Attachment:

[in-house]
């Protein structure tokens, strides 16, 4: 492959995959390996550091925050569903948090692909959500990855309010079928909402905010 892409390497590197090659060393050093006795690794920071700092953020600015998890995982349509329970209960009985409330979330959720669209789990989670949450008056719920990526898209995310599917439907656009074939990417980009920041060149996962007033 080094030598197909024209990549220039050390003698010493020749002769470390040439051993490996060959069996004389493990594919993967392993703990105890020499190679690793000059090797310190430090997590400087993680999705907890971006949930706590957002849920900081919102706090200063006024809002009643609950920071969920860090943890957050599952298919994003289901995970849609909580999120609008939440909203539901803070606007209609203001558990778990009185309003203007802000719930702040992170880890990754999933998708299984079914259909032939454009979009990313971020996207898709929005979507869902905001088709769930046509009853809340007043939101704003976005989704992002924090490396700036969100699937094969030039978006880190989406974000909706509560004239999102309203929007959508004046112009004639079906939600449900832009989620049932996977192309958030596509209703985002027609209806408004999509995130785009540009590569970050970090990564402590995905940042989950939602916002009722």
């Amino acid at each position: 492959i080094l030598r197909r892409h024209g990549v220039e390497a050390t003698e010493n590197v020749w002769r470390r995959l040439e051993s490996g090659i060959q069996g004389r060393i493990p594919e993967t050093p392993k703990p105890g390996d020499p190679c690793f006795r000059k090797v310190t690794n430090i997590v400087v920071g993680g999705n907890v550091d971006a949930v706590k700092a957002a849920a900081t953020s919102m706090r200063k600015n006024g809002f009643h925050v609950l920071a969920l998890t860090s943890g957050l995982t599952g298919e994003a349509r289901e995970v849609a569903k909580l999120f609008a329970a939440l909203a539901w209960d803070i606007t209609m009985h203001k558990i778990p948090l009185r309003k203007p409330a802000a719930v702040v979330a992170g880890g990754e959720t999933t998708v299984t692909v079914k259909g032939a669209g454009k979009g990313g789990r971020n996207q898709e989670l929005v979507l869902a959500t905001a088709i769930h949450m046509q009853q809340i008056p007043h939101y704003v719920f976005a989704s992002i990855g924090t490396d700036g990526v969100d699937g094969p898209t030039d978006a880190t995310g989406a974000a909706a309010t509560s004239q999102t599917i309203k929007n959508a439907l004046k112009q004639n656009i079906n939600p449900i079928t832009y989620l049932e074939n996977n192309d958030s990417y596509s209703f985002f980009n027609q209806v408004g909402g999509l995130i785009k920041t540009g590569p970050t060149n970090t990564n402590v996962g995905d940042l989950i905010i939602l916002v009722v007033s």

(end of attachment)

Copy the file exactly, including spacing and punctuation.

[in-house]
């Protein structure tokens, strides 16, 4: 492959995959390996550091925050569903948090692909959500990855309010079928909402905010 892409390497590197090659060393050093006795690794920071700092953020600015998890995982349509329970209960009985409330979330959720669209789990989670949450008056719920990526898209995310599917439907656009074939990417980009920041060149996962007033 080094030598197909024209990549220039050390003698010493020749002769470390040439051993490996060959069996004389493990594919993967392993703990105890020499190679690793000059090797310190430090997590400087993680999705907890971006949930706590957002849920900081919102706090200063006024809002009643609950920071969920860090943890957050599952298919994003289901995970849609909580999120609008939440909203539901803070606007209609203001558990778990009185309003203007802000719930702040992170880890990754999933998708299984079914259909032939454009979009990313971020996207898709929005979507869902905001088709769930046509009853809340007043939101704003976005989704992002924090490396700036969100699937094969030039978006880190989406974000909706509560004239999102309203929007959508004046112009004639079906939600449900832009989620049932996977192309958030596509209703985002027609209806408004999509995130785009540009590569970050970090990564402590995905940042989950939602916002009722």
């Amino acid at each position: 492959i080094l030598r197909r892409h024209g990549v220039e390497a050390t003698e010493n590197v020749w002769r470390r995959l040439e051993s490996g090659i060959q069996g004389r060393i493990p594919e993967t050093p392993k703990p105890g390996d020499p190679c690793f006795r000059k090797v310190t690794n430090i997590v400087v920071g993680g999705n907890v550091d971006a949930v706590k700092a957002a849920a900081t953020s919102m706090r200063k600015n006024g809002f009643h925050v609950l920071a969920l998890t860090s943890g957050l995982t599952g298919e994003a349509r289901e995970v849609a569903k909580l999120f609008a329970a939440l909203a539901w209960d803070i606007t209609m009985h203001k558990i778990p948090l009185r309003k203007p409330a802000a719930v702040v979330a992170g880890g990754e959720t999933t998708v299984t692909v079914k259909g032939a669209g454009k979009g990313g789990r971020n996207q898709e989670l929005v979507l869902a959500t905001a088709i769930h949450m046509q009853q809340i008056p007043h939101y704003v719920f976005a989704s992002i990855g924090t490396d700036g990526v969100d699937g094969p898209t030039d978006a880190t995310g989406a974000a909706a309010t509560s004239q999102t599917i309203k929007n959508a439907l004046k112009q004639n656009i079906n939600p449900i079928t832009y989620l049932e074939n996977n192309d958030s990417y596509s209703f985002f980009n027609q209806v408004g909402g999509l995130i785009k920041t540009g590569p970050t060149n970090t990564n402590v996962g995905d940042l989950i905010i939602l916002v009722v007033s």